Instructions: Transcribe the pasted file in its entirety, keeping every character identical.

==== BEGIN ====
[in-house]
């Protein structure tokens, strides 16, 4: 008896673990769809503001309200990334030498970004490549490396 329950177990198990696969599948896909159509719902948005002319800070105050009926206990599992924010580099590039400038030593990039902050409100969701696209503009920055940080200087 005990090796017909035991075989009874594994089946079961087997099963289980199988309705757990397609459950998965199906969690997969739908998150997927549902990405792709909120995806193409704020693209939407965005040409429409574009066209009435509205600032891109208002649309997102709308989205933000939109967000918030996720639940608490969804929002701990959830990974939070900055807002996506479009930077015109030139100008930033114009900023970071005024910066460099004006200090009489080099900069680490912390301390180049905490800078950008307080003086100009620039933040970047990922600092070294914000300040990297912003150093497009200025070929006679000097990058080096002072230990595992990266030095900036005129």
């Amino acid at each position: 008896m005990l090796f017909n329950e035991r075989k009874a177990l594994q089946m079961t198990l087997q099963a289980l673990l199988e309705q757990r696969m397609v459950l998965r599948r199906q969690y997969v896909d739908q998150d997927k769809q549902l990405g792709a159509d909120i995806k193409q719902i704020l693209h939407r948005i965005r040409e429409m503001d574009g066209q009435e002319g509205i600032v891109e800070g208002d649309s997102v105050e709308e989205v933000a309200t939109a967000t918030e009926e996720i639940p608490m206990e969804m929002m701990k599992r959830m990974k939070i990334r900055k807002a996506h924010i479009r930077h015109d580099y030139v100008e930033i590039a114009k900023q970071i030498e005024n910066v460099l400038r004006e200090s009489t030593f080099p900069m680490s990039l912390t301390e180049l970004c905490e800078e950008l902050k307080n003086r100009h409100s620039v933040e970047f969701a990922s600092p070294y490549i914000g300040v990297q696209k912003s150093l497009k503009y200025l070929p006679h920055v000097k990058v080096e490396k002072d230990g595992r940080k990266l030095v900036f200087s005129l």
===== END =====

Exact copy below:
[in-house]
């Protein structure tokens, strides 16, 4: 008896673990769809503001309200990334030498970004490549490396 329950177990198990696969599948896909159509719902948005002319800070105050009926206990599992924010580099590039400038030593990039902050409100969701696209503009920055940080200087 005990090796017909035991075989009874594994089946079961087997099963289980199988309705757990397609459950998965199906969690997969739908998150997927549902990405792709909120995806193409704020693209939407965005040409429409574009066209009435509205600032891109208002649309997102709308989205933000939109967000918030996720639940608490969804929002701990959830990974939070900055807002996506479009930077015109030139100008930033114009900023970071005024910066460099004006200090009489080099900069680490912390301390180049905490800078950008307080003086100009620039933040970047990922600092070294914000300040990297912003150093497009200025070929006679000097990058080096002072230990595992990266030095900036005129």
């Amino acid at each position: 008896m005990l090796f017909n329950e035991r075989k009874a177990l594994q089946m079961t198990l087997q099963a289980l673990l199988e309705q757990r696969m397609v459950l998965r599948r199906q969690y997969v896909d739908q998150d997927k769809q549902l990405g792709a159509d909120i995806k193409q719902i704020l693209h939407r948005i965005r040409e429409m503001d574009g066209q009435e002319g509205i600032v891109e800070g208002d649309s997102v105050e709308e989205v933000a309200t939109a967000t918030e009926e996720i639940p608490m206990e969804m929002m701990k599992r959830m990974k939070i990334r900055k807002a996506h924010i479009r930077h015109d580099y030139v100008e930033i590039a114009k900023q970071i030498e005024n910066v460099l400038r004006e200090s009489t030593f080099p900069m680490s990039l912390t301390e180049l970004c905490e800078e950008l902050k307080n003086r100009h409100s620039v933040e970047f969701a990922s600092p070294y490549i914000g300040v990297q696209k912003s150093l497009k503009y200025l070929p006679h920055v000097k990058v080096e490396k002072d230990g595992r940080k990266l030095v900036f200087s005129l």